What is the Craniosacral System?

Most people’s response is “oh, it’s great, I love it!”, but few could explain what it is, or how it works. Indeed, everyone’s experience of Craniosacral Therapy (CST) is different, depending on what their system is wanting to address.
The modality of Craniosacral Therapy developed from cranial Osteopathy, was taught as far back as the early 1900s. Modern CST finds itself in the ‘hands’ of different therapy professionals, and can be practiced in different ways. Treatment style can range from biomechanical, to the biodynamic, and a mixture in between.

A craniosacral therapist has a highly trained sense of touch, to feel subtle changes in tension, and tissue quality in the living anatomy of the whole body. The practitioners awareness of areas of strain or dysfunction allows the body to activate its own dynamic response. The therapist reciprocally offers gentle and specific support where it is needed in order to allow the tissue to restore a balance, and release. This can result in decreased pain, increase movement, and a greater health and vitality of the body as a whole.

Pamela is adept at palpating and making small adjustments to improve the function of your craniosacral system.

Through spacious presence that the practitioner provides, the body can also enter into a deep state of relaxation; facilitation of vagal tone, which is the restorative input of the parasympathetic nervous system. This can be observed as improved coherence of the body, and is a hot research topic at the moment in health, and wellbeing.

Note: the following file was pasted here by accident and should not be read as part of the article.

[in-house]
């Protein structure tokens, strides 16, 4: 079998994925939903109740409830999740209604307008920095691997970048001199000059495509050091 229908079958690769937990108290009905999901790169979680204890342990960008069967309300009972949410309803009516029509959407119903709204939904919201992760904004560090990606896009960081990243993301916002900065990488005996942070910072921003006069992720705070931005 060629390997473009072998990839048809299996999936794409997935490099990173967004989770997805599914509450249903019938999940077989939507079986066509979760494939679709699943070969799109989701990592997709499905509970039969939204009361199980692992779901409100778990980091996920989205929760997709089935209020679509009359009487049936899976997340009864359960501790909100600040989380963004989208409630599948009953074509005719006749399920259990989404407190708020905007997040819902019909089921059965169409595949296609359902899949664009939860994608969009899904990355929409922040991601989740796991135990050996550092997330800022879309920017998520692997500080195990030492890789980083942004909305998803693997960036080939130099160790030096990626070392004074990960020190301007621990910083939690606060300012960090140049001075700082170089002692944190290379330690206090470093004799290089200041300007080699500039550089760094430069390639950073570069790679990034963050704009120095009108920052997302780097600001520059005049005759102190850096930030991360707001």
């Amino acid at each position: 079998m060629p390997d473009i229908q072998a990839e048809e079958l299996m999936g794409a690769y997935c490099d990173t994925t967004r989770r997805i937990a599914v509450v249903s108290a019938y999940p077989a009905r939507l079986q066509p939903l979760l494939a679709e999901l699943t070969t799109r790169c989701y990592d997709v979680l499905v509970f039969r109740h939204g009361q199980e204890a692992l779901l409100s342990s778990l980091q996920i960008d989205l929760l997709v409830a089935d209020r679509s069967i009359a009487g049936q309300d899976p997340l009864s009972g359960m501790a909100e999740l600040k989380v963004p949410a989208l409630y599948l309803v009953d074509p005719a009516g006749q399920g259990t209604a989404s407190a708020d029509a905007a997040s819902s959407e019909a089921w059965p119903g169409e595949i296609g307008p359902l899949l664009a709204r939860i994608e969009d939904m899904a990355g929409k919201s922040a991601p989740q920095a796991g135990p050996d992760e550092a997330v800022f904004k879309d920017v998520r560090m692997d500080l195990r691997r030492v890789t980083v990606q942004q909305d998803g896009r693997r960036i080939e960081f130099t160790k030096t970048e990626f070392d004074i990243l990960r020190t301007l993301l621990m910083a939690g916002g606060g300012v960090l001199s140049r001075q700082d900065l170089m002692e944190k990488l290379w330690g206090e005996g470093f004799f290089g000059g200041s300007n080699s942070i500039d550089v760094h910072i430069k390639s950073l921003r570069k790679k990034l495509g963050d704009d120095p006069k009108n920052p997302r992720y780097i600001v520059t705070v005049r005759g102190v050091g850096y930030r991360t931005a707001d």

Who Can Benefit from CranioSacral Therapy?

Anyone who has suffered a physical trauma (direct injury, overuse, underuse, misuse, fracture, surgery, infection, radiation, toxic exposure, etc.)The resultant inflammatory response leads to fibrous tissue deposition, blood flow restriction, oxygen compromise, poor function and compensation of the body’s systems.

Anyone who is aware that their symptoms have lasted much longer than the natural expected healing time, that their symptoms refer to a location in their body beyond where the initial injury struck, or seem out of proportion to their initial trauma.

Offered by: Pamela Klombies, BScPT


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